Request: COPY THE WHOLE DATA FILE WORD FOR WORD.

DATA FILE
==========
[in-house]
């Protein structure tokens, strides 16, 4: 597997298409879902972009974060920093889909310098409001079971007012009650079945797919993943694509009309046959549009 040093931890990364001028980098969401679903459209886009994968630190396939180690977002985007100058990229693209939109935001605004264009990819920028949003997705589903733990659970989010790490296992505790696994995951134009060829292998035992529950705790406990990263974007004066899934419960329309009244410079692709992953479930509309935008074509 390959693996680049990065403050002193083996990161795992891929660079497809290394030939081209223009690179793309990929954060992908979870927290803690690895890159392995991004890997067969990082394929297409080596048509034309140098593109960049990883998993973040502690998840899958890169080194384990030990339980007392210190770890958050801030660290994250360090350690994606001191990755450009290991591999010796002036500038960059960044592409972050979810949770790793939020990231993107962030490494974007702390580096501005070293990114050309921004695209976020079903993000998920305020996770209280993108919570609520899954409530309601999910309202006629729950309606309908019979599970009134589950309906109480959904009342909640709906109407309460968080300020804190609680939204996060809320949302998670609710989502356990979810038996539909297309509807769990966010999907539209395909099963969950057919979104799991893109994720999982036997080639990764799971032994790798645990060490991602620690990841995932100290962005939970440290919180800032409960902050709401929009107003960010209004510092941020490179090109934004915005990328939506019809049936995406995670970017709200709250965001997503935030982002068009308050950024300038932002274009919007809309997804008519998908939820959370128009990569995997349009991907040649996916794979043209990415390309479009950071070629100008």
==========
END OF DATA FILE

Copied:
[in-house]
């Protein structure tokens, strides 16, 4: 597997298409879902972009974060920093889909310098409001079971007012009650079945797919993943694509009309046959549009 040093931890990364001028980098969401679903459209886009994968630190396939180690977002985007100058990229693209939109935001605004264009990819920028949003997705589903733990659970989010790490296992505790696994995951134009060829292998035992529950705790406990990263974007004066899934419960329309009244410079692709992953479930509309935008074509 390959693996680049990065403050002193083996990161795992891929660079497809290394030939081209223009690179793309990929954060992908979870927290803690690895890159392995991004890997067969990082394929297409080596048509034309140098593109960049990883998993973040502690998840899958890169080194384990030990339980007392210190770890958050801030660290994250360090350690994606001191990755450009290991591999010796002036500038960059960044592409972050979810949770790793939020990231993107962030490494974007702390580096501005070293990114050309921004695209976020079903993000998920305020996770209280993108919570609520899954409530309601999910309202006629729950309606309908019979599970009134589950309906109480959904009342909640709906109407309460968080300020804190609680939204996060809320949302998670609710989502356990979810038996539909297309509807769990966010999907539209395909099963969950057919979104799991893109994720999982036997080639990764799971032994790798645990060490991602620690990841995932100290962005939970440290919180800032409960902050709401929009107003960010209004510092941020490179090109934004915005990328939506019809049936995406995670970017709200709250965001997503935030982002068009308050950024300038932002274009919007809309997804008519998908939820959370128009990569995997349009991907040649996916794979043209990415390309479009950071070629100008």